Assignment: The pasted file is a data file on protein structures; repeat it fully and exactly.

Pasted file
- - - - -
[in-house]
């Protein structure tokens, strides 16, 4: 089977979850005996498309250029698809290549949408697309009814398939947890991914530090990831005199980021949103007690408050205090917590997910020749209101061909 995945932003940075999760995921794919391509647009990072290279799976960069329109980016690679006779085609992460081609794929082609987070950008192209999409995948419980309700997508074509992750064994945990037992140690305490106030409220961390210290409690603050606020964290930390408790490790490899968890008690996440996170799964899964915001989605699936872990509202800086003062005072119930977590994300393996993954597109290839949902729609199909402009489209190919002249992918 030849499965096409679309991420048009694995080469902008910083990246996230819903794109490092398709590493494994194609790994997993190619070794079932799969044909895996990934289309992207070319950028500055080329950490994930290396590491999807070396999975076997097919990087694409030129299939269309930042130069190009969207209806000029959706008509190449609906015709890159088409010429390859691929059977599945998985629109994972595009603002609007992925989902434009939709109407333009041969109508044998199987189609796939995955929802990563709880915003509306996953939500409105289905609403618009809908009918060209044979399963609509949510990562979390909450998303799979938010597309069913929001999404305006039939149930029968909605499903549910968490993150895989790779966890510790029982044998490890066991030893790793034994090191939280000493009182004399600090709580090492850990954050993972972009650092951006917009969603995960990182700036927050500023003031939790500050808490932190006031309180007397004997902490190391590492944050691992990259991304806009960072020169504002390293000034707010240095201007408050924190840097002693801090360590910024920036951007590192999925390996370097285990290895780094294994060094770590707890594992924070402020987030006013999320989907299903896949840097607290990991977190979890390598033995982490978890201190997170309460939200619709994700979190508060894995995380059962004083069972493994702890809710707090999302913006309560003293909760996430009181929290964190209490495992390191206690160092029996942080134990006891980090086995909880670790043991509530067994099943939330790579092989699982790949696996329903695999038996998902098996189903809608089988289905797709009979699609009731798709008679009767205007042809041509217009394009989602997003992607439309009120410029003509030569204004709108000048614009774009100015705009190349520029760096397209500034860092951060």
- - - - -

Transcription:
[in-house]
């Protein structure tokens, strides 16, 4: 089977979850005996498309250029698809290549949408697309009814398939947890991914530090990831005199980021949103007690408050205090917590997910020749209101061909 995945932003940075999760995921794919391509647009990072290279799976960069329109980016690679006779085609992460081609794929082609987070950008192209999409995948419980309700997508074509992750064994945990037992140690305490106030409220961390210290409690603050606020964290930390408790490790490899968890008690996440996170799964899964915001989605699936872990509202800086003062005072119930977590994300393996993954597109290839949902729609199909402009489209190919002249992918 030849499965096409679309991420048009694995080469902008910083990246996230819903794109490092398709590493494994194609790994997993190619070794079932799969044909895996990934289309992207070319950028500055080329950490994930290396590491999807070396999975076997097919990087694409030129299939269309930042130069190009969207209806000029959706008509190449609906015709890159088409010429390859691929059977599945998985629109994972595009603002609007992925989902434009939709109407333009041969109508044998199987189609796939995955929802990563709880915003509306996953939500409105289905609403618009809908009918060209044979399963609509949510990562979390909450998303799979938010597309069913929001999404305006039939149930029968909605499903549910968490993150895989790779966890510790029982044998490890066991030893790793034994090191939280000493009182004399600090709580090492850990954050993972972009650092951006917009969603995960990182700036927050500023003031939790500050808490932190006031309180007397004997902490190391590492944050691992990259991304806009960072020169504002390293000034707010240095201007408050924190840097002693801090360590910024920036951007590192999925390996370097285990290895780094294994060094770590707890594992924070402020987030006013999320989907299903896949840097607290990991977190979890390598033995982490978890201190997170309460939200619709994700979190508060894995995380059962004083069972493994702890809710707090999302913006309560003293909760996430009181929290964190209490495992390191206690160092029996942080134990006891980090086995909880670790043991509530067994099943939330790579092989699982790949696996329903695999038996998902098996189903809608089988289905797709009979699609009731798709008679009767205007042809041509217009394009989602997003992607439309009120410029003509030569204004709108000048614009774009100015705009190349520029760096397209500034860092951060």